New Home, Old Soul

  • Yanic's go to neutral: Benjamin Moore Classic Gray OC-23.
  • In this space, Yanic repurposed the metal art mirror above the sofa where it becomes a focal point. Benches create bridges between different zones within an open concept space. The black leather tufted bench is part of the conversation grouping and an extra seat near the fireplace.
  • Dabble Savvy: Turn a singular window seat into a destination with furniture and lighting. The walnut stools anchor the seating arrangement and the glass globe chandelier and plug-in sconces provide a flattering layer of light.

Words by Yanic Simard | Photography by Brandon Barré

Often, when homeowners move into a new space, whether freshly built or staged to sell, they’ll find the house simply doesn’t feel like a home.

Designer Yanic Simard shares his rules for claiming a new space and creating an interior that feels familiar and comfortable.

Treasured Heritage

Rather than replacing original details like mouldings and doors to achieve a more “perfect” look, allow these elements to become features using contrasting paint colours and finishes.

Dabble Savvy: In this Victorian house the walls, ceiling and trim are painted in one shade only, Benjamin Moore’s OC-23 Classic Gray. A single colour throughout visually obscures uneven lines and imperfections. A matte finish is used on walls and ceiling while the trim gets subtle emphasis with a satin finish. The doors are painted in Benjamin Moore’s 2121-10 Gray—a deeper shade that makes them pop for architectural interest.

In with the Old

To create a sense of personal history, introduce treasured items already owned.

Dabble Savvy: Blend vintage and contemporary pieces to blur time periods and create a custom, timeless impression.

Redraw the Lines

Never settle for a pre-existing layout—experiment with new furniture arrangements and always pull seating away from the walls.

Lighten Up

To add character without clutter include sheer and see-through elements like the draperies and peek-a-boo seating.

Dabble Savvy: Mirrored finishes and reflective metals (like the gold-leaf glass cocktail cubes in the living room) enrich almost any colour scheme without creating visual overload. Avoid a “matchy-matchy” look by casually mixing metals in warm and cool tones.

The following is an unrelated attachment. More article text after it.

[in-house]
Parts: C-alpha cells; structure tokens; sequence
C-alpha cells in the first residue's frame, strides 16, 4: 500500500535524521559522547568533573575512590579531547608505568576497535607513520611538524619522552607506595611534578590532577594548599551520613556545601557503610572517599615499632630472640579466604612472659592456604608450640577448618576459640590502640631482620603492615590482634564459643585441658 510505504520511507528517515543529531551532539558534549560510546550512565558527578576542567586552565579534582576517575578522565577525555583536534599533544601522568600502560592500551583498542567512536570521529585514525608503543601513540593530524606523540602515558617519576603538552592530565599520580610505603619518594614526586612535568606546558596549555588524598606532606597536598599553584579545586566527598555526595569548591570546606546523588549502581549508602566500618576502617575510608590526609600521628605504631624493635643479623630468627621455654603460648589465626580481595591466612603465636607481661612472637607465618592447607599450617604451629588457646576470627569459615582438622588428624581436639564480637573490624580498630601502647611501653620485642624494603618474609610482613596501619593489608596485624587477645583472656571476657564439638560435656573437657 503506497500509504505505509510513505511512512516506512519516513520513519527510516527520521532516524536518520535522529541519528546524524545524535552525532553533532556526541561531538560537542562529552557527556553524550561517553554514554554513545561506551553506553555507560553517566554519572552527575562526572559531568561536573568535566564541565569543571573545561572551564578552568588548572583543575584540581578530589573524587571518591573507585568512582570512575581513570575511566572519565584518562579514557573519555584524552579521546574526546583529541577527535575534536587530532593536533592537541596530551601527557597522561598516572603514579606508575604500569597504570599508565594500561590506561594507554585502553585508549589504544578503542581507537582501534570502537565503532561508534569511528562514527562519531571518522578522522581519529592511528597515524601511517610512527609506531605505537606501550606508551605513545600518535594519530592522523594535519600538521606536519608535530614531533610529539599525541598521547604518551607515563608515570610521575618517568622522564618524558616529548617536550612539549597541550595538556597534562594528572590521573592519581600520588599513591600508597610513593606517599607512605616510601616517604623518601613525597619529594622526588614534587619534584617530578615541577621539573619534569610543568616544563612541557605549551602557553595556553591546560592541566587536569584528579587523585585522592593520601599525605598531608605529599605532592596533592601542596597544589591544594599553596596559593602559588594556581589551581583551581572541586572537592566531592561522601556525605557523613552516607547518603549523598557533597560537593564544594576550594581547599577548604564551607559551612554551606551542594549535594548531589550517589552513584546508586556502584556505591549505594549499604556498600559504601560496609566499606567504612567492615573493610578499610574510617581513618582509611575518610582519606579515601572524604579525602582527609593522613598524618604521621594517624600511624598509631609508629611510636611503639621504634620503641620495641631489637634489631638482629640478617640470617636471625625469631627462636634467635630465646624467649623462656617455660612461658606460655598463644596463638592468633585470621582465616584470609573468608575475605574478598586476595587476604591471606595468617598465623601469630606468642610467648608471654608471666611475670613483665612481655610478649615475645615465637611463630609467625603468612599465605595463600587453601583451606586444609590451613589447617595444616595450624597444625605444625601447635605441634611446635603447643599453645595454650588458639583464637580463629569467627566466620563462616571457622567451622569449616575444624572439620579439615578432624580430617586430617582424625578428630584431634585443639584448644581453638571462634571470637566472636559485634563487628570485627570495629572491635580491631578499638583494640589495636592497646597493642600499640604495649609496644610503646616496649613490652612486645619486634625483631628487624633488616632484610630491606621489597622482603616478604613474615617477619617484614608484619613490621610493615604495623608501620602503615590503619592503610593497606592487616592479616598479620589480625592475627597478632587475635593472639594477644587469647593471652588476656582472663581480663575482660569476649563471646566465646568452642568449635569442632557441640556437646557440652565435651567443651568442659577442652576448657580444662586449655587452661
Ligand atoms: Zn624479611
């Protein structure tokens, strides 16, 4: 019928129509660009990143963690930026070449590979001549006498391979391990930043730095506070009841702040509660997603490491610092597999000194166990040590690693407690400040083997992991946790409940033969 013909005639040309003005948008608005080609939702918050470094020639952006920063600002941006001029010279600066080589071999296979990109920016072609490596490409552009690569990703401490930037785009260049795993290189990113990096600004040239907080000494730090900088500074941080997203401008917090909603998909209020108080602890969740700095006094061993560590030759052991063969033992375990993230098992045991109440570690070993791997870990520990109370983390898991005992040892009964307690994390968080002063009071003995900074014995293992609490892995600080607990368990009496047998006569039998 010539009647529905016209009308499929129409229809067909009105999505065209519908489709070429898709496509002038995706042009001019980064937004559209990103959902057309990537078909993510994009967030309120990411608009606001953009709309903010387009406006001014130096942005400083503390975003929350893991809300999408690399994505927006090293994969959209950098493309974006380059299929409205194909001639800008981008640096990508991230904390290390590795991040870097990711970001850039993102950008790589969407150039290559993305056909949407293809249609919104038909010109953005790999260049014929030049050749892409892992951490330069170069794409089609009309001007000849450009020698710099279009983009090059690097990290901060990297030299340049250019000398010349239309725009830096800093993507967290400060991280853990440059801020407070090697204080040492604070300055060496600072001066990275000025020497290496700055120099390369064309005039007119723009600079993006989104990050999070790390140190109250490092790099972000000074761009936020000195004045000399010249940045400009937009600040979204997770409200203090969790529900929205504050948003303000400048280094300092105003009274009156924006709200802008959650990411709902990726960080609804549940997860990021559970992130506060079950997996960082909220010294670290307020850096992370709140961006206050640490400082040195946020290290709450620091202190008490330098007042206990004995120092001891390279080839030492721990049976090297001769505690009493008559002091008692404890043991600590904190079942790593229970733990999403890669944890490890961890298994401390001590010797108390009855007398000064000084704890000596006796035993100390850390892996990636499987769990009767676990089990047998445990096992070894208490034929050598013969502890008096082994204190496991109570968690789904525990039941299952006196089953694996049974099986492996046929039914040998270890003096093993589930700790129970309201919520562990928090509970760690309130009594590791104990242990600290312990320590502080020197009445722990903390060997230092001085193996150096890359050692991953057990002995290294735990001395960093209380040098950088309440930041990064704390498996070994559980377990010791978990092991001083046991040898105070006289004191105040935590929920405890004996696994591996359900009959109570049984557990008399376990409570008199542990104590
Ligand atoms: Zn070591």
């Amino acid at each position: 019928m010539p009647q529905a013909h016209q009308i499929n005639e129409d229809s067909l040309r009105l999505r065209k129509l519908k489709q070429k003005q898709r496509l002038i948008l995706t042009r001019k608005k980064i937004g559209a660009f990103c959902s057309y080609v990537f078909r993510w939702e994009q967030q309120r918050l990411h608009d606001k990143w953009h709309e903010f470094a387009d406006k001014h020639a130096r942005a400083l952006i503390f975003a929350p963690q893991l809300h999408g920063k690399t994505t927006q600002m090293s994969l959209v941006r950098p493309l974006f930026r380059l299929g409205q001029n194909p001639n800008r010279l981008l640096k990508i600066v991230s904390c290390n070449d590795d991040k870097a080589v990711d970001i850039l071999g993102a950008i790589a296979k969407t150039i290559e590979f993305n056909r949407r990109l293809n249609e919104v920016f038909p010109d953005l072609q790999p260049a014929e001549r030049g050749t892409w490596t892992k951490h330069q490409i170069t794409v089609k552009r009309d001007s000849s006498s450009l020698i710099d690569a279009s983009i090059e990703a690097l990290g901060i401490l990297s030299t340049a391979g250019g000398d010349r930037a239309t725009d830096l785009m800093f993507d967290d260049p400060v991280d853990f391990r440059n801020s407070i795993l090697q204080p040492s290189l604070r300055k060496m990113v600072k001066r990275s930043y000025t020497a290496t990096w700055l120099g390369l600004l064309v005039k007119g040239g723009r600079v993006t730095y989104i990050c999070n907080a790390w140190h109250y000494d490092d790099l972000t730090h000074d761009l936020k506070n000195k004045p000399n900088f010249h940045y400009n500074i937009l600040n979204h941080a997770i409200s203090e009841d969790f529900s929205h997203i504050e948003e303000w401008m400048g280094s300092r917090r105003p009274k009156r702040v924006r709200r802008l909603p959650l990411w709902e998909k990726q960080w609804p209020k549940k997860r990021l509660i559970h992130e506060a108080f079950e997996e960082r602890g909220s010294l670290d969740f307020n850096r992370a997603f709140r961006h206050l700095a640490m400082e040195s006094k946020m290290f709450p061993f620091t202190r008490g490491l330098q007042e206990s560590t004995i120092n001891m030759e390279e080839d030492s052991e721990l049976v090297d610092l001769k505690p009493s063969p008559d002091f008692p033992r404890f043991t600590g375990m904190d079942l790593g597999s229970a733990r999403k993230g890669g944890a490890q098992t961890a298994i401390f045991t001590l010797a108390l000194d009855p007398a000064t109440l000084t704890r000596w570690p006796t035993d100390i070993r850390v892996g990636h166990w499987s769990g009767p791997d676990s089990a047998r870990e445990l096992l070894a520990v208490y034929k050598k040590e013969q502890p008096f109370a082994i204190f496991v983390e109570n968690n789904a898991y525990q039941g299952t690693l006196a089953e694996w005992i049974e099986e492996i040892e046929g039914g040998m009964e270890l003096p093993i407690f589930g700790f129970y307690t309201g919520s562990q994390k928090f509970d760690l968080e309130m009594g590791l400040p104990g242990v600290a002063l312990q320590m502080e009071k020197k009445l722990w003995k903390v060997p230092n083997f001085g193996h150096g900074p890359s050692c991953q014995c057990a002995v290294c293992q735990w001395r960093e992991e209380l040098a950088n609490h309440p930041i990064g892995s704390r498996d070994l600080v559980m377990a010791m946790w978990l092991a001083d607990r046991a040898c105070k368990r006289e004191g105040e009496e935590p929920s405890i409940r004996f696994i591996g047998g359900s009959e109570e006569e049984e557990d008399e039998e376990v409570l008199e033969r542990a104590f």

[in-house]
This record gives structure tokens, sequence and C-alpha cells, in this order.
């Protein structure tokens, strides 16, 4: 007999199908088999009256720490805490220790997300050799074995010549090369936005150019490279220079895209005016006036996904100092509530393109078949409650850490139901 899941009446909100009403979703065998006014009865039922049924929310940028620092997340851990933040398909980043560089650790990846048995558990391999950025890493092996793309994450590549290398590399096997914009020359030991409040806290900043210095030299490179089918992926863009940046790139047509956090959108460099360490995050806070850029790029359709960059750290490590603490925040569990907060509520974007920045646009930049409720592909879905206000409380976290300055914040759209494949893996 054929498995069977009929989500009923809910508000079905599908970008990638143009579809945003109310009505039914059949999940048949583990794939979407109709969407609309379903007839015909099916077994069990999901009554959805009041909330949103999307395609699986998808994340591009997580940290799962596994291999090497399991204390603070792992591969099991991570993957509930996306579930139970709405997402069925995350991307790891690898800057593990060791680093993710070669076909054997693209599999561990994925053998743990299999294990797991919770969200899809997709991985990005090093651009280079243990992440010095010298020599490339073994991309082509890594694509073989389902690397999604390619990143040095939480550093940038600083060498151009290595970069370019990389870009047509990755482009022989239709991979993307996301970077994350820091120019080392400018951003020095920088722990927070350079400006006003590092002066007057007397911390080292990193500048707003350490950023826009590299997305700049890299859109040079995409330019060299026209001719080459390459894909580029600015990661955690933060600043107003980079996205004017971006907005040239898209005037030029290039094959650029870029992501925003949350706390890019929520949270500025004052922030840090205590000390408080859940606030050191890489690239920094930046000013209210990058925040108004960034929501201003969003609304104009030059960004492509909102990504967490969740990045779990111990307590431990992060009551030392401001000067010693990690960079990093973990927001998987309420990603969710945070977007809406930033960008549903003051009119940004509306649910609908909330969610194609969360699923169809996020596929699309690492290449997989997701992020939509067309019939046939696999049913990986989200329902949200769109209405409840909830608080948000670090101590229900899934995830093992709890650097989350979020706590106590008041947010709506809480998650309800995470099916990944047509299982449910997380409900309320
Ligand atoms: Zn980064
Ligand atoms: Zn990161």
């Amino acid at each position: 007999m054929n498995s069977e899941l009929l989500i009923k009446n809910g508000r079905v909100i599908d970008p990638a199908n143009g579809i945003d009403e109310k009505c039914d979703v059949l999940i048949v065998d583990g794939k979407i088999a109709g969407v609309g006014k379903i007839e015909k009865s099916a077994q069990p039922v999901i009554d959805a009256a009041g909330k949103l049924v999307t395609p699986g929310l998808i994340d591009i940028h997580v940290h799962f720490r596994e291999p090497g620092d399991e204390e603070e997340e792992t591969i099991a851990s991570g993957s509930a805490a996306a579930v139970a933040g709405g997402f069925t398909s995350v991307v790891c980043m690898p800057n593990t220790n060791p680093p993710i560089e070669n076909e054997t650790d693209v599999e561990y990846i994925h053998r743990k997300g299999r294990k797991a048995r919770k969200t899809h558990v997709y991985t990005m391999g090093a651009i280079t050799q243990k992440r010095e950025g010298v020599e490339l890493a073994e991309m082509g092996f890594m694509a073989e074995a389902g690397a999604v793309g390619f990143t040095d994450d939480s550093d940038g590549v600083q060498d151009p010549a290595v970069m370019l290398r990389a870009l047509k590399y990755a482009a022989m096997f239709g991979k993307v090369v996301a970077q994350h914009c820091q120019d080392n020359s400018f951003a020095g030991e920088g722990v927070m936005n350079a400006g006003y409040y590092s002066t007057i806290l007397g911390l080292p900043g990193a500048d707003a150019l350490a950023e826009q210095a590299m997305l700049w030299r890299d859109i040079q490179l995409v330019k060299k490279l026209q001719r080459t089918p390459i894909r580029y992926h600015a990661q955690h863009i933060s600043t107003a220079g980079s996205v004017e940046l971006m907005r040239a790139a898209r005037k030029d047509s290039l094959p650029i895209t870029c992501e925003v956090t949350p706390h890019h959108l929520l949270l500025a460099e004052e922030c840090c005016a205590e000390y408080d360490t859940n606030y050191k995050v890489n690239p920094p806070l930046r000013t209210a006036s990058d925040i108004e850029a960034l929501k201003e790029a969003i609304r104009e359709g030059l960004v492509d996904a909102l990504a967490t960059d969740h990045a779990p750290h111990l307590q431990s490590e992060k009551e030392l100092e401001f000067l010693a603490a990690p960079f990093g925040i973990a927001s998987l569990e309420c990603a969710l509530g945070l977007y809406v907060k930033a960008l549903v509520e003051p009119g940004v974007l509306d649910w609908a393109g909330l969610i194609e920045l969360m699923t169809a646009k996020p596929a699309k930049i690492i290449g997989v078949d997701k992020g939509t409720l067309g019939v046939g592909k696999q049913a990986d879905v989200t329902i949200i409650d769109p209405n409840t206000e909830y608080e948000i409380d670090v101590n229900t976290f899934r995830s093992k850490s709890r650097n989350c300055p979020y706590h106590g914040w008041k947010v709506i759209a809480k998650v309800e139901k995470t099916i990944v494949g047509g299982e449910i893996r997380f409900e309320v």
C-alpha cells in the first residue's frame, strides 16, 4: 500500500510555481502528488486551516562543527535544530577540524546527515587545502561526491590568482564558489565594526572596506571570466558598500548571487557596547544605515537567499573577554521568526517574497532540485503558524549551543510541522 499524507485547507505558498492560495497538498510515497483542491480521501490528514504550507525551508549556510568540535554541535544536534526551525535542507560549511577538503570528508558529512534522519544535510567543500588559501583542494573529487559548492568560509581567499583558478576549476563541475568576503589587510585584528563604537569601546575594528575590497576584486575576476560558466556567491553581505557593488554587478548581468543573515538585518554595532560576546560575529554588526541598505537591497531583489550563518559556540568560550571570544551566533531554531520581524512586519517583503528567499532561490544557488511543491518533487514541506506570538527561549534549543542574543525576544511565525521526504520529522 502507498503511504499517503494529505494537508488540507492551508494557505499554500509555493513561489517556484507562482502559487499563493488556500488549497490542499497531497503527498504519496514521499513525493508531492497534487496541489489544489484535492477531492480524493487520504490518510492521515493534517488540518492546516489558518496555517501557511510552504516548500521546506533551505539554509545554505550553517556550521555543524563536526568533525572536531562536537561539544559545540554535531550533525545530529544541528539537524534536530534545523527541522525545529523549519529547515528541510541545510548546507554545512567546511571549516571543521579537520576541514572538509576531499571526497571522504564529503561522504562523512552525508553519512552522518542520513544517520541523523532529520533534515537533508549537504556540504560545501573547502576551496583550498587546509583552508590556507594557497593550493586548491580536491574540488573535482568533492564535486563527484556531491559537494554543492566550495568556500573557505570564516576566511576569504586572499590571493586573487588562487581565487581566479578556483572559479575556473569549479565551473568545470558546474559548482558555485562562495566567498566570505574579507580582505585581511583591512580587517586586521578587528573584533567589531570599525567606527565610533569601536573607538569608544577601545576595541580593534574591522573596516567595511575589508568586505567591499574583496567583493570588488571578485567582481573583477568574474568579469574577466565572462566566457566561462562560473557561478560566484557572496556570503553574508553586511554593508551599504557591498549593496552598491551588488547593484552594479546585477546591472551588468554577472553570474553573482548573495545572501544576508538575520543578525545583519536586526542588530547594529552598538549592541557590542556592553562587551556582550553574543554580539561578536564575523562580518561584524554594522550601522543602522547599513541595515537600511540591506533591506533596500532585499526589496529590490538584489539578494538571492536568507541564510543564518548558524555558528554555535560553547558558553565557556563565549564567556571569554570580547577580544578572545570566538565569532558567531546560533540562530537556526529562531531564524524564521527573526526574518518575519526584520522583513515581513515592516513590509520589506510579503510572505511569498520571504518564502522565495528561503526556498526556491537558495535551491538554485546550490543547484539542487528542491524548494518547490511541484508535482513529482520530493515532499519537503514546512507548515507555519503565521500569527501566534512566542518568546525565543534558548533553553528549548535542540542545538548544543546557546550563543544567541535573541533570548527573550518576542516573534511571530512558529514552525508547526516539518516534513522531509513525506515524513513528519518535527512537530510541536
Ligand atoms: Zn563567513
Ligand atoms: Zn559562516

Southern Belle

  • Designer, Lucinda Robinson, stands in the doorway of the 50s bungalow she decorated for downtown clients in Charleston. In addition to interior design, Lucinda is an established clothing designer. She models a dress from her popular Lucinda Eden shop, located on King St. in Charleston, South Carolina.
  • Green subway tiles on the double-sided fireplace are original to the home, providing colour inspiration throughout. The wool and sisal carpet from GDC home embraces the living room seating and offers the homeowners the comfort they desired.
  • In the dining room, the upholstered chairs from Vanguard Furniture are covered in white, washable suede. The reliable fabric holds up to heavy use, ideally suiting the homeowners’ lifestyle as they are frequent entertainers. Lucinda’s personal favourite in the room is the custom trestle table made by an artisan in North Car olina. A reproduction chandelier from Currey and Co. complements the dark wood tones in the dining table, sideboard and floor.
  • Though the welcoming foyer is mostly neutral, its colour scheme is brightened with the apple coloured lamp from GDC Home which sits on an antique table—a family heirloom.

It’s a southern revival for this 2,000 square foot, 3 bedroom Arts and Crafts bungalow in downtown Charleston thanks to designer Lucinda Robinson.

Having designed the client’s previous homesa traditional single house and a country estateLucinda easily transitioned Kristy Anderson and family to the smaller bungalow without sacrificing function or style.

Since the south is all about hospitality, the home is family-friendly and ready to receive guests at any time. If you are in the market for some beautiful furniture I suggest checking out Wellington’s Leather Furniture.